"Matilda" (1996) gives the opposite image. Even though this librarian is also sitting behind a tall desk, she is quick to offer assistance to Matilda (Mara Wilson). The librarian is a friendly and warm older woman. Eventually she becomes an important person in Matilda's life. She provides her with a library card which helps her to develop her personality, which is quite opposite from her family.

"The Pagemaster" (1994) provides us with a wonderful example of what a librarian can be. As discussed above, Mr. Dewey falls well outside of the stereotypical image of the male librarian. He works in a library that appears to be abandoned until a young boy (Macaulay Culkin) runs inside to escape a storm. The boy falls and hits his head which transports him to an animated world of books. In this alternate world Mr. Dewey becomes the Pagemaster, a wizard who identifies himself as "keeper of the books and guardian of the written word". The boy's adventures ultimately open up the magic of books to him, leaving both the Pagemaster and the librarian rather pleased.

Future of Librarians in the Movies

As the job duties and descriptions of real librarians change, so will the images of librarians that appear on the big screen. In the above sections it has been made clear that reel librarians have begun to use computer databases and the internet to locate materials and information for their reel patrons. This is a natural progression as the scope of the library changes.

K-PAX (2001) is a film that fits under no other heading in this paper because it does not contain a library or a librarian. It is this absence of both library and librarian that deserves to be mentioned. The story takes place in a mental institution where Dr. Mark Powell (Jeff Bridges) is trying to find information about his patient Prot (Kevin Spacey). In the scene where we should see Dr. Powell at the library reading through newspapers on microfilm, we instead see an internet search. Instead of trekking all the way to the public library, Dr. Powell has his secretary perform a search on Yahoo! Amazingly, Yahoo! has an index of New Mexico newspapers from 1996 and the secretary is able to pull the article up onto her desktop. For entertainment purposes, we can suspend our disbelief about Yahoo! indexing newspapers.

The disturbing aspect of this scene is the gentle omission of the librarian. It is doubtful that any movie viewers will miss seeing the librarian, because the setting for the quest for information was believable even if the viewer only saw a glimpse of the Yahoo! search screen. It may be a trend in Hollywood to move away from libraries to the simpler idea of the internet.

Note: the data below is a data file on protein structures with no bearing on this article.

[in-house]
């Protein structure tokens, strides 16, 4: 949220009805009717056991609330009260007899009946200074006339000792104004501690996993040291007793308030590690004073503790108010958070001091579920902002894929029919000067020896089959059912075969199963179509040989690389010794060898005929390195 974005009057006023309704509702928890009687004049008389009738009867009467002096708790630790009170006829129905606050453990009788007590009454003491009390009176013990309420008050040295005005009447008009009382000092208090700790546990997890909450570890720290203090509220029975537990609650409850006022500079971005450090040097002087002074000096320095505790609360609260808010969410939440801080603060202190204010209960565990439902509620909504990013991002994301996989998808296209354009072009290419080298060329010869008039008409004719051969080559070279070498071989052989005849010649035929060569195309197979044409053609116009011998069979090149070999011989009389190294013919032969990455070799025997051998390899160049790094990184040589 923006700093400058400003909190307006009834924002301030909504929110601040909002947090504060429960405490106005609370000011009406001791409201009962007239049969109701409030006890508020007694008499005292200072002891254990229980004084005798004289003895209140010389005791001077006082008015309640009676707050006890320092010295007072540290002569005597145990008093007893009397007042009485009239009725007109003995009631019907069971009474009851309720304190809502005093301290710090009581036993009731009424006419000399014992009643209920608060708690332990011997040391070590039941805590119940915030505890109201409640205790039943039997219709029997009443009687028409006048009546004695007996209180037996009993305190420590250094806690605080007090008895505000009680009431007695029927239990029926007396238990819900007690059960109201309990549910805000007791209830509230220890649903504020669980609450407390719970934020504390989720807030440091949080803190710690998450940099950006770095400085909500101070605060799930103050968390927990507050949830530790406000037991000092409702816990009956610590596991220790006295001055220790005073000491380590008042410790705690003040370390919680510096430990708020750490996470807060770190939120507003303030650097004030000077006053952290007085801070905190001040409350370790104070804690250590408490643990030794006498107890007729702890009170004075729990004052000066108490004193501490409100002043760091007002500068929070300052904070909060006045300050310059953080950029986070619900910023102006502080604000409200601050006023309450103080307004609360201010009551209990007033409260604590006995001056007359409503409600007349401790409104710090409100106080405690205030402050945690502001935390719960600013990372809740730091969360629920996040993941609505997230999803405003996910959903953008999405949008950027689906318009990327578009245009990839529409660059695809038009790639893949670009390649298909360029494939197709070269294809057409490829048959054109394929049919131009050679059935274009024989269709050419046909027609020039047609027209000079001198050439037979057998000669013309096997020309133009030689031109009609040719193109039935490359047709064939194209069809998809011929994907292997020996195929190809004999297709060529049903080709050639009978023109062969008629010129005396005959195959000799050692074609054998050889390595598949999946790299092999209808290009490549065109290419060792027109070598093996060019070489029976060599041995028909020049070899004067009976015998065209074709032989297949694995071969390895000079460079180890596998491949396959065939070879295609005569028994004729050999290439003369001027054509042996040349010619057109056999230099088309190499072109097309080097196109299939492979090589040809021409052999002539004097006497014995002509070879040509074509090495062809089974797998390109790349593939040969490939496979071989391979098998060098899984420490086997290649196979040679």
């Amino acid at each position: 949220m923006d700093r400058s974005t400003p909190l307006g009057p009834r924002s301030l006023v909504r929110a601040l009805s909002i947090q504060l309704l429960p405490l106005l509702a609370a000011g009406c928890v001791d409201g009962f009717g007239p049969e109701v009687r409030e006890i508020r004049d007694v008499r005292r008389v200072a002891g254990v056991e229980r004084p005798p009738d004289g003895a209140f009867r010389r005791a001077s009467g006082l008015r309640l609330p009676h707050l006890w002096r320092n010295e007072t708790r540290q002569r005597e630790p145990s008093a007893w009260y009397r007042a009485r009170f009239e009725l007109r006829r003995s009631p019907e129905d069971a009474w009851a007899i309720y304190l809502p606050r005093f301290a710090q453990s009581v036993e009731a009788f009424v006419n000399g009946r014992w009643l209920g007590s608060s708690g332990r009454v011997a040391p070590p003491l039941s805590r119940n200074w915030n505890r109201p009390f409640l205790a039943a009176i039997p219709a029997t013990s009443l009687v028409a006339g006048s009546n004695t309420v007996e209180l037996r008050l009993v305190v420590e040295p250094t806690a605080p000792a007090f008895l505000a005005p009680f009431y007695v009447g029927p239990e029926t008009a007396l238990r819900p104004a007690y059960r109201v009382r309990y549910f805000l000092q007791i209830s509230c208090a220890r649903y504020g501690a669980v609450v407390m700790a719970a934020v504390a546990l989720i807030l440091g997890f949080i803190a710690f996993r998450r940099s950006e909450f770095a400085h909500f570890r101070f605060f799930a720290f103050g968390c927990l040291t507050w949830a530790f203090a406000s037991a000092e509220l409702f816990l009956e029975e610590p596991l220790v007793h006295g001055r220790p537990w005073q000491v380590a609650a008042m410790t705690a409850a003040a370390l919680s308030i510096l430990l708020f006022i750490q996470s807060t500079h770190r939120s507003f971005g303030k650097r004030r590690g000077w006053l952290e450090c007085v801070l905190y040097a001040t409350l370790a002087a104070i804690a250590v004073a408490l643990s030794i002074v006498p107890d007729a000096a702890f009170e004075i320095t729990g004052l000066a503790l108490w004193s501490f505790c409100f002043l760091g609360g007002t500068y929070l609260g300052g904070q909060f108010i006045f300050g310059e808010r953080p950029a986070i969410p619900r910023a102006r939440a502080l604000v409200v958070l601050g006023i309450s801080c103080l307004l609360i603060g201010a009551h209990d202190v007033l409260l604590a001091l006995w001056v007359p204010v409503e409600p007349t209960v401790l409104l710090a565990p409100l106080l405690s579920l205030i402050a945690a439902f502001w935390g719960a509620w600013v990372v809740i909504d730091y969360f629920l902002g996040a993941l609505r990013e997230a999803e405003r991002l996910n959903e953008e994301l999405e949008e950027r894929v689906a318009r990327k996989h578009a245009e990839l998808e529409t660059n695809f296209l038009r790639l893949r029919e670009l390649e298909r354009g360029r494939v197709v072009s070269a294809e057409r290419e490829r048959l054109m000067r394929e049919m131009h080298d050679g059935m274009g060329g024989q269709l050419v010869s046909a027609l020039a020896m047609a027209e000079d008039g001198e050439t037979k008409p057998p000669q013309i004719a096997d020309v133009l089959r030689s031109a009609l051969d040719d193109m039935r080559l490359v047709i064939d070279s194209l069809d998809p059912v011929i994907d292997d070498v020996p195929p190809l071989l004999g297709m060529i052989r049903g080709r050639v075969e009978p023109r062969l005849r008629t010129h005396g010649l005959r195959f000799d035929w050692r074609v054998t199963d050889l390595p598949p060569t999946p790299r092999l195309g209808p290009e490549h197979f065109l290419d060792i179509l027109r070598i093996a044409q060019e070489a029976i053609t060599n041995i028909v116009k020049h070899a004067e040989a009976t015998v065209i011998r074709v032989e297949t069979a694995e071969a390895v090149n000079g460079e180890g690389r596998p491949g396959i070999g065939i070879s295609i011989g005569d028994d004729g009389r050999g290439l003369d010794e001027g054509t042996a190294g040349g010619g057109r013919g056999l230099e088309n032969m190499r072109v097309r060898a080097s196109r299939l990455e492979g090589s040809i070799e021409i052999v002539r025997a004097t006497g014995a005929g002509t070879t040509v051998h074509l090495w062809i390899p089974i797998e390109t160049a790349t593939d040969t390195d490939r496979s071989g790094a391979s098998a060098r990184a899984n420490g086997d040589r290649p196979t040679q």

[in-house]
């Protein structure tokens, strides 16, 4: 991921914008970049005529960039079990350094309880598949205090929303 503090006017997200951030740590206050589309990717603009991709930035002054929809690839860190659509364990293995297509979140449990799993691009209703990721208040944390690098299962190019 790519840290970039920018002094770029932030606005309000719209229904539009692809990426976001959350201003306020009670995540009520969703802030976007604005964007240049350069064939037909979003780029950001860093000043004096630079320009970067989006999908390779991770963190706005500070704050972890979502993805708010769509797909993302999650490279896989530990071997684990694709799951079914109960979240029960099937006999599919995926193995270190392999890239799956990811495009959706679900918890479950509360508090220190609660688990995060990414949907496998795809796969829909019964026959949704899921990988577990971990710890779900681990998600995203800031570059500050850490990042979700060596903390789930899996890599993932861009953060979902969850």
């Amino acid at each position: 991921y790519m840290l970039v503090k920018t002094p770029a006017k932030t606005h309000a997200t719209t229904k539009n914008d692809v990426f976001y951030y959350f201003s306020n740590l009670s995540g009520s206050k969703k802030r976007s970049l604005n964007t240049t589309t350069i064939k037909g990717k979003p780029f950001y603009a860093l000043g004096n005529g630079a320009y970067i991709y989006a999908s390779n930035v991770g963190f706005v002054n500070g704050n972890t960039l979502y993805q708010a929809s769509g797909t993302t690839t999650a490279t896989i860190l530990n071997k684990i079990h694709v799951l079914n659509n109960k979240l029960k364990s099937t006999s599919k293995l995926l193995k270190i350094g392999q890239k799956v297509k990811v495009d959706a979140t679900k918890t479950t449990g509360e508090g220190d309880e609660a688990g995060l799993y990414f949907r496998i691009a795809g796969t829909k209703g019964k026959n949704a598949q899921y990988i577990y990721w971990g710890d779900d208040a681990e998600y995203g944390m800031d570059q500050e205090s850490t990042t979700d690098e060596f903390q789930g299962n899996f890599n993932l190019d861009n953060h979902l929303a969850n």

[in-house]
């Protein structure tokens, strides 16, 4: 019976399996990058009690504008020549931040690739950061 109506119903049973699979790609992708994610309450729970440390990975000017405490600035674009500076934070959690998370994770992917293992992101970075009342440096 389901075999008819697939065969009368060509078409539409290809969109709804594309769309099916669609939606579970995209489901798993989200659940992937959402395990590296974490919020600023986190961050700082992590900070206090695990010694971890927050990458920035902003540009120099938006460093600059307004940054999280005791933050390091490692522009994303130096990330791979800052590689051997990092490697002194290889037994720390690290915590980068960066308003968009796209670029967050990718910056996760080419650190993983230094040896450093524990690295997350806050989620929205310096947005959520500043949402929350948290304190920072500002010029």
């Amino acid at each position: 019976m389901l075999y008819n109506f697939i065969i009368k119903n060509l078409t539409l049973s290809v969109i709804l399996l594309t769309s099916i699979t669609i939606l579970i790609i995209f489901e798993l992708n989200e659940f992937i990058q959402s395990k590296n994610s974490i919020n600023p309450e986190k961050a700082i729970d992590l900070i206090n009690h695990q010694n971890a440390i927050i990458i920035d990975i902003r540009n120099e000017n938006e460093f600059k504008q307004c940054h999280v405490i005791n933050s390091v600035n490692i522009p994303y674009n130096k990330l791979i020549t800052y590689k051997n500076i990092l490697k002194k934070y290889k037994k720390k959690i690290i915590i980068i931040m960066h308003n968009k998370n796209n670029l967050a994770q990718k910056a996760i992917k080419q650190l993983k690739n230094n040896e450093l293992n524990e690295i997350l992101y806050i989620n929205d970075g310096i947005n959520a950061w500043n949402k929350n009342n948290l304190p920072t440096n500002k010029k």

As Walker and Lawson also concluded in their study, the old maid stereotype is nowhere to be found in the current films (25). What is present is the passive, conservative, orderly, introspective, and anxious librarian stereotype. It is present in varying degrees, and sometimes even melts away as a character progresses. These are still the traits that are easily matched with librarians and they will continue to be used by Hollywood as a way to identify librarian characters.

Overall, the conclusions made by Walker and Lawson still hold true today. Reel librarians tend to be female. It is more common to have a librarian in a small walk-on part than to have any real character development. This allows the stereotype to progress as these librarians do not have the time on screen to show themselves as real people.

Missing from these current films is the "fate worse than death view of women as librarians" (26). With thanks given to movies such as "Party Girl" (1995), "The Gun in Betty Lou's Handbag" (1992) and "The Mummy" (1999), librarianship doesn't seem like such a bad career choice for a young woman. There is no example yet of librarianship being a viable career choice for a young man, but we have to take one step at a time.

Walker and Lawson conclude their article with the statement, "In the films of the future it is likely the celluloid librarians of the past and present will continue to perform their prim work" (26). I will not make a similar statement in the conclusion of this paper. Librarianship is frighteningly easy for Hollywood to replace with a desktop computer. As much complaint as there is by librarians about the image of the profession in popular culture, it can only be worse if there is no representation in popular culture. At least the stereotypical images shows that Hollywood knows a little about what librarians do (Stevens, 62). It is the absence of librarians in the movies that should be feared more than the stereotype.